The Peace Jubilee of 1911

The idea started with a letter to the Washington Post. The writer, a Confederate veteran in South Carolina, said there should be a celebration of the 50th anniversary of the start of the Civil War. The country, said the veteran, should celebrate the “peace and reconciliation” the nation had enjoyed since the war ended. George Carr Round, a former Union officer living in Manassas, Virginia agreed. He believed the celebration should occur where the war began, in Manassas. He sent telegrams around the country inviting Union and Confederate veterans to Manassas.

Mr. Round, a native of Pennsylvania and raised in New York, practiced law in Manassas. He served on the school board. He built community schools and planted shade trees along the town streets. He had pushed for a national preservation marker where Gen. Stonewall Jackson made his famous stand at the First Battle of Manassas. He was Northern and a Union veteran, but he loved his new hometown.

He persuaded the Governor of Virginia to attend the celebration. Pres. Taft, a native of Ohio, also agreed to come speak. Mr. Round had ribbons sewn up and badges struck for the veterans who would attend. He planned for water, food, and accommodations for thousands of veterans to attend. Three days before the Jubilee in the Summer of 1911, a Grand Army of the Republic chapter in Brooklyn, New York, sent a protest to the President in Washington. They asked the President not to appear if the Confederate battle flag, the stars and bars, were to be flown. The flag known as the “stars and bars” is not the flag adopted and made infamous by the Ku Klux Klan. The “stars and bars” was the first official flag adopted by the Confederate States of America. It was by far the most common flag used by the Confederate military. The Brooklyn chapter of the GAR insisted the President make sure the stars and bars did not fly at what was becoming known as the Peace Jubilee. The Brooklyn GAR insisted the flag should be buried deep and now was the time to put it away forever.

The Manassas Democrat, the local newspaper, editorialized that the Brooklyn chapter missed the point of the Jubilee and of peace itself. The newspaper regretted such sectional feeling at a time when we should be celebrating peace. George Round responded by telegraphing the nation’s wire services assuring them that for every ten square feet of Southern colors, there would be 1000 square feet of Northern colors. He said both blue and gray would be recognized. “The Confederate battle flag (meaning the stars and bars) works beautifully into the prevailing design” (meaning the U.S. flag). Abraham Lincoln loved to hear “Dixie” and “I love to see the battle flag nesting so quietly in the folds of the Stars and Stripes,” he added. George Round was a prophet of peace.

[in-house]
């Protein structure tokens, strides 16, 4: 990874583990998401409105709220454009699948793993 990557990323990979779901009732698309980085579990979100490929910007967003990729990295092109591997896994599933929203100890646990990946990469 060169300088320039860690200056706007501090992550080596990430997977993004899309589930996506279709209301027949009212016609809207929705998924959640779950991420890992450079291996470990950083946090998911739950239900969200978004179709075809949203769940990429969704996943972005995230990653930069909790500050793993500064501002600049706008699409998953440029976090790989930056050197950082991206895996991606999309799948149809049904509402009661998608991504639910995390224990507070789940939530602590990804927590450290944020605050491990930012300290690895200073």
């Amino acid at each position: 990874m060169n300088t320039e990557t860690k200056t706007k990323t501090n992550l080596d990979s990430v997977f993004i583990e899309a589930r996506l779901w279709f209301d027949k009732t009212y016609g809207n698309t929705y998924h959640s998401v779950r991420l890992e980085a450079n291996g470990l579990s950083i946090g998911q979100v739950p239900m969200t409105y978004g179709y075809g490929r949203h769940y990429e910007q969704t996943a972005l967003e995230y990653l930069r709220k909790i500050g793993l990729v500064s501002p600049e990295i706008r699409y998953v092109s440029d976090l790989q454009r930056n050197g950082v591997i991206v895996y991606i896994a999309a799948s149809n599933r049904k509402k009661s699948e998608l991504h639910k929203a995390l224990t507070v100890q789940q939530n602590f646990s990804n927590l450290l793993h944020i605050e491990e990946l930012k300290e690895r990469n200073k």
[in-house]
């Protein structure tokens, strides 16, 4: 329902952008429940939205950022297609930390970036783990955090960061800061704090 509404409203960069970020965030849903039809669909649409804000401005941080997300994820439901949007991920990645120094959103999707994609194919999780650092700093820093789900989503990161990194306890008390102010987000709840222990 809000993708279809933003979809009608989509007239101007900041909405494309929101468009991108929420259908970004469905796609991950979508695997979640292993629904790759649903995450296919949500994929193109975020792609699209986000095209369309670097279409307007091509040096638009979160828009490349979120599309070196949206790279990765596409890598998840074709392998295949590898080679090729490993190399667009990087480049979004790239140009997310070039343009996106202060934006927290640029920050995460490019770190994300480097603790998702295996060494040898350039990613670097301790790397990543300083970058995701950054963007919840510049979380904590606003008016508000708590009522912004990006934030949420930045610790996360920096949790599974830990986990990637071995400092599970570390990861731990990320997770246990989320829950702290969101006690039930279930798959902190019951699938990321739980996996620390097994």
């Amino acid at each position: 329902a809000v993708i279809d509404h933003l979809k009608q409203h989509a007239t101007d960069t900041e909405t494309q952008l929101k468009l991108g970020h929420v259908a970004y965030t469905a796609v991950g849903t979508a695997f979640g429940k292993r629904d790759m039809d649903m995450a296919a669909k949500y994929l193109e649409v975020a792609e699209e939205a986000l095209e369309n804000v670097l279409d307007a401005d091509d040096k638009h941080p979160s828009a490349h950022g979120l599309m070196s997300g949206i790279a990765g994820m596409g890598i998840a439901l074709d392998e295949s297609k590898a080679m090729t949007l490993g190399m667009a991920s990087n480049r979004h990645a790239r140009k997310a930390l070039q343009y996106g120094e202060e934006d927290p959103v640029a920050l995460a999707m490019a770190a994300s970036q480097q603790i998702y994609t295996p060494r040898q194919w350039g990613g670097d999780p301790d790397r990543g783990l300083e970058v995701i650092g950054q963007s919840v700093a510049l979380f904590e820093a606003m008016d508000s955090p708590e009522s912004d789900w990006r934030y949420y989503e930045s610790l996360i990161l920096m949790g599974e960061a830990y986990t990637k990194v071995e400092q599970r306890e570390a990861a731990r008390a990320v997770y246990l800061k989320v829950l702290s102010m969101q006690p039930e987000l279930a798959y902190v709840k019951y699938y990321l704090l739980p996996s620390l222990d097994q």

350 former Confederates and 150 former Union soldiers came for the Jubilee. Other than some pickpockets, the celebration went without a hitch. At precisely noon, the ex-Confederates and ex-Union soldiers advanced toward each other across the battle plain. They re-enacted Pickett’s charge. But, this time, as they closed, the opposing forces smiled, shook hands and patted each other on the back. The told tales and agreed the war had been one great “misunderstanding.”

Later that day, they shared fried chicken dinner across large tables As night came, the old men shuffled to camp fires. One old Rebel sang out mournfully, “I’m an old Confederate veteran, and that’s good enough for me.”

Several African-American veterans attended. One told how after the battle, he and other enslaved men were pressed into burying the dead. “I saw lots of wounded men, crying for water. So I took a bucket and filled it and carried water to what I could. There were a lot of soldiers and colored men doing the same thing. There were about as many wounded of one side as the other, but it didn’t make any difference to any of us which side they were. They all got water just the same.” “No sir,” added James Redmond, “I don’t ever want to see any more war.”

Richard A. Serrano, Last of the Blue and Gray  (Washington, D.C.: Smithsonian Books 2013) (reprint), pp. 11-15

Leave a Reply

Fill in your details below or click an icon to log in: Logo

You are commenting using your account. Log Out /  Change )

Facebook photo

You are commenting using your Facebook account. Log Out /  Change )

Connecting to %s